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Large boulder clearly marking the location of the trail.

 

From Time Square we headed straight ahead down the Long Path. The trail was not extremely obvious as it was a little overgrown but if just look for the green blazes you should be able to find it without much trouble.

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View of the trail from Times Square

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Looking out from the trail.

One thing I loved about this hike overall was how the landscape seemed to change constantly. Every half mile or so took you into a different landscape which kept things interesting. As we made some progress the trail began to get a bit rockier as we descended back down hill for a short section.

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Trail getting rockier as we worked our way back down a small hill.

Before long we reached the next junction which was with the Red blazed trail and the Long Path. At this point we deviated from the Long Path and kept going forward down the Red blazed trail towards the Lemon Squeezer. Turning right and continuing on the Long Path would of taken us into the Dismal Swamp, which sounded interesting but we decided to save it for another day.

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Junction of the Red blazed trail and the Long Path.

 

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Start of the Red blazed trail from the junction.

From this junction it was only a short 0.25 mile section of trail before we reached the Lemon Squeezer.

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Red blazed trail as we neared the Lemon Squeezer.

The Lemon Squeezer itself is on the Appalachian Trail and is right at the junction of the Red blazed trail and AT. The trail goes through a large outcrop and follows the obvious weakness between the boulders.

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Approaching the Lemon Squeezer.

 

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Trail junction with the Appalachian Trail and the start of the Lemon Squeezer.

The Lemon Squeezer overall is really just one tight squeeze and a short section of rock scramble. It is not terribly difficult but it is still a pretty neat feature on the trail. However, I can still see how it would be challenging to navigate if you are through hiking the AT with a large backpack and are already tired from countless miles of hiking.

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The one tight squeeze of the Lemon Squeezer

 

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Looking back down the squeeze of the Lemon Squeezer

After finish the tight squeeze its just about 100 feet to the next and only other major obstacle which is a short maybe 5 foot scramble up a short rock face. However, if you’re not feeling up to the scramble there is an easy way down and around the left.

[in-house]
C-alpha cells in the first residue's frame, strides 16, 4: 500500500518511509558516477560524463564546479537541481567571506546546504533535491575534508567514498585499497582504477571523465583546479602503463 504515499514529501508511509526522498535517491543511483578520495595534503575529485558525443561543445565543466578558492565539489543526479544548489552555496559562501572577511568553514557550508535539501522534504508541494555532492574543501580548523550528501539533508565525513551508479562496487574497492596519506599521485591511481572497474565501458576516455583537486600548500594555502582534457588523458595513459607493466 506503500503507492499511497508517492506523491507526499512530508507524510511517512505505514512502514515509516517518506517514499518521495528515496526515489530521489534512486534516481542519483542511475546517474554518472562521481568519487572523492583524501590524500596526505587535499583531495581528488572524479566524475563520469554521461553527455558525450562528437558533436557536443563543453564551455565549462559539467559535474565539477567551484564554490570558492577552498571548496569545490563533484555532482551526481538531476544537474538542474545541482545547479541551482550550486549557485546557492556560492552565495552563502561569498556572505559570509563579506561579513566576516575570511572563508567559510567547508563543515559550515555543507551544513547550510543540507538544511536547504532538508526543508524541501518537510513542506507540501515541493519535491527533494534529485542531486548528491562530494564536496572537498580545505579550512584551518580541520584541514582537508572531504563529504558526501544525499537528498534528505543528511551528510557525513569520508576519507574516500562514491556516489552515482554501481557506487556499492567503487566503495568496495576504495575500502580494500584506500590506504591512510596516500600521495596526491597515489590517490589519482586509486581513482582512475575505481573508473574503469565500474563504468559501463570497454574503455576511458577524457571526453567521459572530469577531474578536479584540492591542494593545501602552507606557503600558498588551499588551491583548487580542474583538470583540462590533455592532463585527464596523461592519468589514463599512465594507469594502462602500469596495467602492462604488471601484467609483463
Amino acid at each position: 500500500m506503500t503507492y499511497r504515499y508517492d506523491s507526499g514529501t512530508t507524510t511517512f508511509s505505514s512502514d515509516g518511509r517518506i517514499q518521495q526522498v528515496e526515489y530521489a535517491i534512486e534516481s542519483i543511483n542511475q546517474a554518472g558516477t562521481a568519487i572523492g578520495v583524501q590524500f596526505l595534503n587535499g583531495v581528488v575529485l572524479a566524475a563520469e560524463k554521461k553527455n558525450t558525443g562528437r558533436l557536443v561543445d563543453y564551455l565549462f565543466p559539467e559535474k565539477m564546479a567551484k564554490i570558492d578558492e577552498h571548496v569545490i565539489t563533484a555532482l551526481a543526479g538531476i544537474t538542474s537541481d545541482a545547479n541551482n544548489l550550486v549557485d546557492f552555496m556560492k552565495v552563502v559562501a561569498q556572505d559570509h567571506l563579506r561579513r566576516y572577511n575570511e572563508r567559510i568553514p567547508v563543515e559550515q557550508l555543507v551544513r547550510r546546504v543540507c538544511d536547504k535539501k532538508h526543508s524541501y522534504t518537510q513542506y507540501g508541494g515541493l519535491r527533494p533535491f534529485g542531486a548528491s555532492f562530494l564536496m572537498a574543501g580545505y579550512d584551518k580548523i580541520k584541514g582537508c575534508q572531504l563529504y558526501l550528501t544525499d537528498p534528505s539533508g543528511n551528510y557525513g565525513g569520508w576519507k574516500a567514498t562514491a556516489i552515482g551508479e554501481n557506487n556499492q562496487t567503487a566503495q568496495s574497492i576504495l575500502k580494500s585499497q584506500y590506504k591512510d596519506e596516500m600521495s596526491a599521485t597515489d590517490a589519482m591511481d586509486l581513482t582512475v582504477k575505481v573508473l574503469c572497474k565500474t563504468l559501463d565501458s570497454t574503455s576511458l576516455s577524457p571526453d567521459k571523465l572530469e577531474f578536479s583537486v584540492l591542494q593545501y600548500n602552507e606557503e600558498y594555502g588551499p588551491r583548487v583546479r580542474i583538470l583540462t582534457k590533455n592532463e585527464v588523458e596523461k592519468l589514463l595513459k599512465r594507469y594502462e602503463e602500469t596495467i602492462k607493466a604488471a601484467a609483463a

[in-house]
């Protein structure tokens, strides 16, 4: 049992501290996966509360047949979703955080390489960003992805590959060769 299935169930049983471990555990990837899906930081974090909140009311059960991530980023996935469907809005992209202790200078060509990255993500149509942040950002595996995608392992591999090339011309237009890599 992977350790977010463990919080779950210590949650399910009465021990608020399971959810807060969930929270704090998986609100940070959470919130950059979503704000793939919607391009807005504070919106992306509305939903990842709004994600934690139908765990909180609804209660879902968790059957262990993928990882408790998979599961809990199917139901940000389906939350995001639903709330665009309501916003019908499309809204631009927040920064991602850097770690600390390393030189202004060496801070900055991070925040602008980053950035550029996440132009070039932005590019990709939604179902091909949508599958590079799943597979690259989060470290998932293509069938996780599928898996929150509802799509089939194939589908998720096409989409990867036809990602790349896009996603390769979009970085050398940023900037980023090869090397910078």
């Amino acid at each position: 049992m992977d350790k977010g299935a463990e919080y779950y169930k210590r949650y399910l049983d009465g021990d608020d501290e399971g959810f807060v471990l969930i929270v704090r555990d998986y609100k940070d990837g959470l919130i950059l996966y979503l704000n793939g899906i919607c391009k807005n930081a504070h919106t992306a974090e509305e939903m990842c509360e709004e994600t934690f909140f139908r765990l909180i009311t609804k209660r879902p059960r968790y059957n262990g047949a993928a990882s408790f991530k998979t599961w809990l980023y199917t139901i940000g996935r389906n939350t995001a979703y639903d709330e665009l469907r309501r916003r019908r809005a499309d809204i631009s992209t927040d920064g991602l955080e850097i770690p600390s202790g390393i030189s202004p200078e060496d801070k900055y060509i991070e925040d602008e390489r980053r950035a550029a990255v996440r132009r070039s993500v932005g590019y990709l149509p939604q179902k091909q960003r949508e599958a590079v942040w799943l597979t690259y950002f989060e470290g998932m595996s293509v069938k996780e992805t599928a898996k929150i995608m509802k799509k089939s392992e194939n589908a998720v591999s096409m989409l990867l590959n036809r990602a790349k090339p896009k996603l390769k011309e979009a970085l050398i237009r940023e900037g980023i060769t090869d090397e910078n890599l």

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The final rock scramble and sign marking the easy way around.

Once you pass the scramble one last section of rocky trail you are all finished up with the Lemon Squeezer. All in all it didn’t take much time or effort to navigate but it was certainly pretty cool.

 

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Last section of trail exiting the Lemon Squeezer.

After finishing the Lemon Squeezer it was like we got transported to a totally different location as the landscape changed as we climbed the ridge of Island Pond Mountain. From here the trail from here is easy to follow as it climbs gently up the ridge and through the grassy landscape.

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Start of the trail onto the ridge of Island Pond Mountain.

 

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Ridge trail over Island Pond Mountain.

 

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Looking out off the trail as we approached the end of the ridge.

 

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Last section of trail before descending back into the woods from the ridge.

 

After passing the ridge we descended back down into the woods. From here the landscape transitioned again into a dark swampy feeling forest with tall coniferous trees and limited ground vegetation. This was just another one of many transitions we encountered throughout the hike.

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View of the trail after entering the woods again from the ridge.

Before too long we reached another trail junction with the Long Path and AT. We decided to stay on the AT instead of backtracking the way we had come. The sign at the junction was also pretty neat as it marked mileage to Katahdin in Maine and Springer Mountain in Georgia.